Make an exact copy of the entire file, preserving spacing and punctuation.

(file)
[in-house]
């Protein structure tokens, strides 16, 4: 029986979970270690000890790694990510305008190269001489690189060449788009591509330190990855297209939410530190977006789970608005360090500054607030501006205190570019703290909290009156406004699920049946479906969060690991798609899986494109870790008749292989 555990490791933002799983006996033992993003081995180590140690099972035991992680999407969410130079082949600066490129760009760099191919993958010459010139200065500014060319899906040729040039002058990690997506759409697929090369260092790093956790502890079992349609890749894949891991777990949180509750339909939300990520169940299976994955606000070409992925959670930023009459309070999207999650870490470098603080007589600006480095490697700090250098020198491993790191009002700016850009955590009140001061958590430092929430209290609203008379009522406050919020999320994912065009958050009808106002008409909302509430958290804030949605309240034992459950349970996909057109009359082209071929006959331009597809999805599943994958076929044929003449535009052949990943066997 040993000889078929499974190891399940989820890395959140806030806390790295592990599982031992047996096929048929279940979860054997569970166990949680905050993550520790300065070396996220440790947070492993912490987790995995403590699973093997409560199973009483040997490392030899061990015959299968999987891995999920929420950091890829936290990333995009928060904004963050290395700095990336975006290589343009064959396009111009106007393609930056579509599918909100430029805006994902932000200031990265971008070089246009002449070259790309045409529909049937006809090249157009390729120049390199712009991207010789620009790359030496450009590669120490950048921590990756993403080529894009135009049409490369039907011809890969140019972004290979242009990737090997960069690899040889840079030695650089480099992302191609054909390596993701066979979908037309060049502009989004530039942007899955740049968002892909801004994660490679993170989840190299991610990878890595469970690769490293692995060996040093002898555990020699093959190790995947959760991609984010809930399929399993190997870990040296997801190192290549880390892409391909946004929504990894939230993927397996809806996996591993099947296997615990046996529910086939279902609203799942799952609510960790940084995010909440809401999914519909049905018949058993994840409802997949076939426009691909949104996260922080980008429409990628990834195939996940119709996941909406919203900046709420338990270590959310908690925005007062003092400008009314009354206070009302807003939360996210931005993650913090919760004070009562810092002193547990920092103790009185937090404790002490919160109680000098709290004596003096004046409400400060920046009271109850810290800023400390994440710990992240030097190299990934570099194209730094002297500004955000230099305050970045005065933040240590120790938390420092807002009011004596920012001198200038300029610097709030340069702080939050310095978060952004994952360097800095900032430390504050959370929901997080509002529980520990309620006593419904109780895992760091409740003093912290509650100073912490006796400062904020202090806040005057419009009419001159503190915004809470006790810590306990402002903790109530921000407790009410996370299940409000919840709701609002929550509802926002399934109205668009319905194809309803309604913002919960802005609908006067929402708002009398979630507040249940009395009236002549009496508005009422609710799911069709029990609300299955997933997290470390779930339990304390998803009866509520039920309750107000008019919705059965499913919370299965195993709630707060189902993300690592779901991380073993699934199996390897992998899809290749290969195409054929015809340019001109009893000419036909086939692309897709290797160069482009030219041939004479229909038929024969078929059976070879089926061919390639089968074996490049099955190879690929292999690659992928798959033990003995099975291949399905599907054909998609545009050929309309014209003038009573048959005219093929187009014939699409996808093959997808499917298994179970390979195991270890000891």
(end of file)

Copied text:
[in-house]
């Protein structure tokens, strides 16, 4: 029986979970270690000890790694990510305008190269001489690189060449788009591509330190990855297209939410530190977006789970608005360090500054607030501006205190570019703290909290009156406004699920049946479906969060690991798609899986494109870790008749292989 555990490791933002799983006996033992993003081995180590140690099972035991992680999407969410130079082949600066490129760009760099191919993958010459010139200065500014060319899906040729040039002058990690997506759409697929090369260092790093956790502890079992349609890749894949891991777990949180509750339909939300990520169940299976994955606000070409992925959670930023009459309070999207999650870490470098603080007589600006480095490697700090250098020198491993790191009002700016850009955590009140001061958590430092929430209290609203008379009522406050919020999320994912065009958050009808106002008409909302509430958290804030949605309240034992459950349970996909057109009359082209071929006959331009597809999805599943994958076929044929003449535009052949990943066997 040993000889078929499974190891399940989820890395959140806030806390790295592990599982031992047996096929048929279940979860054997569970166990949680905050993550520790300065070396996220440790947070492993912490987790995995403590699973093997409560199973009483040997490392030899061990015959299968999987891995999920929420950091890829936290990333995009928060904004963050290395700095990336975006290589343009064959396009111009106007393609930056579509599918909100430029805006994902932000200031990265971008070089246009002449070259790309045409529909049937006809090249157009390729120049390199712009991207010789620009790359030496450009590669120490950048921590990756993403080529894009135009049409490369039907011809890969140019972004290979242009990737090997960069690899040889840079030695650089480099992302191609054909390596993701066979979908037309060049502009989004530039942007899955740049968002892909801004994660490679993170989840190299991610990878890595469970690769490293692995060996040093002898555990020699093959190790995947959760991609984010809930399929399993190997870990040296997801190192290549880390892409391909946004929504990894939230993927397996809806996996591993099947296997615990046996529910086939279902609203799942799952609510960790940084995010909440809401999914519909049905018949058993994840409802997949076939426009691909949104996260922080980008429409990628990834195939996940119709996941909406919203900046709420338990270590959310908690925005007062003092400008009314009354206070009302807003939360996210931005993650913090919760004070009562810092002193547990920092103790009185937090404790002490919160109680000098709290004596003096004046409400400060920046009271109850810290800023400390994440710990992240030097190299990934570099194209730094002297500004955000230099305050970045005065933040240590120790938390420092807002009011004596920012001198200038300029610097709030340069702080939050310095978060952004994952360097800095900032430390504050959370929901997080509002529980520990309620006593419904109780895992760091409740003093912290509650100073912490006796400062904020202090806040005057419009009419001159503190915004809470006790810590306990402002903790109530921000407790009410996370299940409000919840709701609002929550509802926002399934109205668009319905194809309803309604913002919960802005609908006067929402708002009398979630507040249940009395009236002549009496508005009422609710799911069709029990609300299955997933997290470390779930339990304390998803009866509520039920309750107000008019919705059965499913919370299965195993709630707060189902993300690592779901991380073993699934199996390897992998899809290749290969195409054929015809340019001109009893000419036909086939692309897709290797160069482009030219041939004479229909038929024969078929059976070879089926061919390639089968074996490049099955190879690929292999690659992928798959033990003995099975291949399905599907054909998609545009050929309309014209003038009573048959005219093929187009014939699409996808093959997808499917298994179970390979195991270890000891």